Older media are being portrayed as being in ill-health, victims, or being a burden on society in the Australian media, prompting researchers to call for changes in how society thinks about ageing.
A new QUT study 'Visibility and invisibility in the aged care sector: Visual representation in Australian news' analysed 13 articles from the release of the royal commission's report until after the government's response in May 2021.
Experts found that the visuals accompanying news coverage were "generic" and "underscored how isolated and marginalised this group is".
"20 per cent of the images in the aged care topic were stock photos and were often context-poor and not representative," says lead-author T.J. Thomson.
"Generally as a society, we don't like to talk or think about tough things such as getting older, aged care and dying," co-author Evonne Miller says.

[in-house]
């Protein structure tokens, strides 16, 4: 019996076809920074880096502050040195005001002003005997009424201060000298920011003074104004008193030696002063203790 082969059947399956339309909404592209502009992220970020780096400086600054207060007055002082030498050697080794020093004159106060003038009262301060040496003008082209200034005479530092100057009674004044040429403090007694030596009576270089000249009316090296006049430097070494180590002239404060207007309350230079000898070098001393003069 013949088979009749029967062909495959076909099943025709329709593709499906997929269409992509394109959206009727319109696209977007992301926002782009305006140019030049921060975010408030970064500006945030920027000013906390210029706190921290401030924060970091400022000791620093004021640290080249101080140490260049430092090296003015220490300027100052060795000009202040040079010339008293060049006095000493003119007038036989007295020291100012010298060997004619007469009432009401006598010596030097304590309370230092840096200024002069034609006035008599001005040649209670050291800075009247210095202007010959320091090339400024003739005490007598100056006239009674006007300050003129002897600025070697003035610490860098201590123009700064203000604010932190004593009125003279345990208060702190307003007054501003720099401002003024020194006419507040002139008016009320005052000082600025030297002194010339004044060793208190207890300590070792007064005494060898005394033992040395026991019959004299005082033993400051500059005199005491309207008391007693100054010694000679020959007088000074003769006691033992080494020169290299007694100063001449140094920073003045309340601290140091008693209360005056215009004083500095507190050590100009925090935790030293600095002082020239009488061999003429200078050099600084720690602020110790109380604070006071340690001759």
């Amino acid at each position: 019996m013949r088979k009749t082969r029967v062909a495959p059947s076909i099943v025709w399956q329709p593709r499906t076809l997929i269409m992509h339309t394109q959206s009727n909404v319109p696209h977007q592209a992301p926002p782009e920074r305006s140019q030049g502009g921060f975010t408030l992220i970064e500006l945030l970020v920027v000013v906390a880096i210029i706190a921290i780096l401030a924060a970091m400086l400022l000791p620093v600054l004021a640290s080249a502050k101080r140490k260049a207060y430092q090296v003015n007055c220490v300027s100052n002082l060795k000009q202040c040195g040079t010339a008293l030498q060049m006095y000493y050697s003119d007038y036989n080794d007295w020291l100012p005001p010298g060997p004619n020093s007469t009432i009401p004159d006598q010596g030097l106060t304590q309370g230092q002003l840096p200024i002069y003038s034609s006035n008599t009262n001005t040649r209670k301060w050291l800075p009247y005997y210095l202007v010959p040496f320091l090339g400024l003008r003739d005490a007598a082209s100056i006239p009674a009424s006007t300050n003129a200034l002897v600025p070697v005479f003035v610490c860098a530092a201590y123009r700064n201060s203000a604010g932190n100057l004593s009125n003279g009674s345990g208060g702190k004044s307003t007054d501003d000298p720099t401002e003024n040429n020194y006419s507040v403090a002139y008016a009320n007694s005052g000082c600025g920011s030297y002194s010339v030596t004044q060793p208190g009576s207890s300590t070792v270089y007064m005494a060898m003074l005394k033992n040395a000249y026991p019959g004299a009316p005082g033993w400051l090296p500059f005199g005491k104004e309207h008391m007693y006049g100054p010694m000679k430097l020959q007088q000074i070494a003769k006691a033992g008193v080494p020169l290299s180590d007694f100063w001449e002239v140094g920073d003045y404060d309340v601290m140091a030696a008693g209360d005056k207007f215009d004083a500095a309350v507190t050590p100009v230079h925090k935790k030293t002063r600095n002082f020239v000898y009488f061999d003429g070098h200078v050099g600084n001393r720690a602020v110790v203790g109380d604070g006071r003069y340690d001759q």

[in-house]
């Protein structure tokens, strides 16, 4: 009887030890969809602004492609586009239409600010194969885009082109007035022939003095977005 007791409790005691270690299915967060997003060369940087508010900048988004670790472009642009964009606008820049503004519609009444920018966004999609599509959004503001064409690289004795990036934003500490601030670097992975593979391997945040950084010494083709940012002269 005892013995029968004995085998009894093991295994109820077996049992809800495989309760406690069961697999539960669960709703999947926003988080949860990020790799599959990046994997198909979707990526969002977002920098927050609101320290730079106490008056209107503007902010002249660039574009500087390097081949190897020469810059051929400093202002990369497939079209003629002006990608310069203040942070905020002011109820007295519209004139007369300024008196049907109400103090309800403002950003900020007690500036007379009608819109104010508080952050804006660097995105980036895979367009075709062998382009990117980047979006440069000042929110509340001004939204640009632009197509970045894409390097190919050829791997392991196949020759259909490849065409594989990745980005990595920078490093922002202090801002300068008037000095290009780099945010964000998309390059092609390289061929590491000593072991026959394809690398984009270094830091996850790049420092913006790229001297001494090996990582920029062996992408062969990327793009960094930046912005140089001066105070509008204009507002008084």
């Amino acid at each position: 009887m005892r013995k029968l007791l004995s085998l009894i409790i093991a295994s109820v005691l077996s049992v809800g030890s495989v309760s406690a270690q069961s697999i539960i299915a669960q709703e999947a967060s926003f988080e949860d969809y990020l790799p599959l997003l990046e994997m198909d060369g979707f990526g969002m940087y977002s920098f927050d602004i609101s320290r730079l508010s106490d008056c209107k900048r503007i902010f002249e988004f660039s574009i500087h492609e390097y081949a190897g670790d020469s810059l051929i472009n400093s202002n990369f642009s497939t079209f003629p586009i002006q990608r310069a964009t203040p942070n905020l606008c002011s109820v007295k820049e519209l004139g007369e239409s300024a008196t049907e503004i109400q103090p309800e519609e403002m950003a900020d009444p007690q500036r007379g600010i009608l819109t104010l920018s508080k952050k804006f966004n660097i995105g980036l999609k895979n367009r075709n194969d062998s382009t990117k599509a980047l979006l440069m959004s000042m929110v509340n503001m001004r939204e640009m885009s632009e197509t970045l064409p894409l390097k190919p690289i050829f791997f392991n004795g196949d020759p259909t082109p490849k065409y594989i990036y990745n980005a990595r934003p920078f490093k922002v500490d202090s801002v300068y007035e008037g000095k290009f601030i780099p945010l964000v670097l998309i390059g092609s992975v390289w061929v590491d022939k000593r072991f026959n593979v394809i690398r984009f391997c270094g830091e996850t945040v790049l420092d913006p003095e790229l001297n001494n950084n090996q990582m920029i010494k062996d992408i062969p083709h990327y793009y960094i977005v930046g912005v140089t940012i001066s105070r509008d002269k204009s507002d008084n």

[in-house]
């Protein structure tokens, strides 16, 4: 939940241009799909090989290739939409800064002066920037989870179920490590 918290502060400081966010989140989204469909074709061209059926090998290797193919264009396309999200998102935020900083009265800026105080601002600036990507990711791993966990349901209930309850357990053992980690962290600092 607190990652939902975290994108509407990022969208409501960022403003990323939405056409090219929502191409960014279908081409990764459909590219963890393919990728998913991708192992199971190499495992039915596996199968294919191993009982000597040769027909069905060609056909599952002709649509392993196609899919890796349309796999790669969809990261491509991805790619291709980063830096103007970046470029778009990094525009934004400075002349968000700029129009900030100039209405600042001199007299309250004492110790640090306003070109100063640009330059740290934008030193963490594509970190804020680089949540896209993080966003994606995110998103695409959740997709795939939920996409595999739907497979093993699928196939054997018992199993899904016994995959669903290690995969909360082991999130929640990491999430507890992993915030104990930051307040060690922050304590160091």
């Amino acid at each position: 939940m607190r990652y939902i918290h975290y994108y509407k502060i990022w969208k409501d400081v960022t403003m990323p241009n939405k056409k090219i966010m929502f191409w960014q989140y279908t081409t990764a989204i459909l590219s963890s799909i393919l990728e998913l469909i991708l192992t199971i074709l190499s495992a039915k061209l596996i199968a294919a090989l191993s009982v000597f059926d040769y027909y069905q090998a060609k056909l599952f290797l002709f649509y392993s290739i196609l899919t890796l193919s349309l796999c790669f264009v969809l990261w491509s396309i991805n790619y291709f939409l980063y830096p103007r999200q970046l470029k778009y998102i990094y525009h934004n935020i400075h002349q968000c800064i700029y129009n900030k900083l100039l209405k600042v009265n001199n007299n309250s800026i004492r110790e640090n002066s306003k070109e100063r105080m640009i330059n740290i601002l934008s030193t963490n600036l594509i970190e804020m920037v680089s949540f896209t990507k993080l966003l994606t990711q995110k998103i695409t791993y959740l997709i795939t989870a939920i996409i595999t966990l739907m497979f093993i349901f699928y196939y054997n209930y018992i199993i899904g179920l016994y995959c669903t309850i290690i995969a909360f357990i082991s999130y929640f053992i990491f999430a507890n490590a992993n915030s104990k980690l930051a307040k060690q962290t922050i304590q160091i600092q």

Aged Care Insite spoke with lead author and senior lecturer with QUT’s School of Communication, T.J. Thomson and co-author and Director at the QUT Design Lab, professor Evonne Miller about the role of journalism in representing older people.
“The role of journalism in informing the public and policy agenda is a powerful one, with potential impact to improve quality of life for all Australians — now and in our aged future," says Evonne.Do you have an idea for a story?
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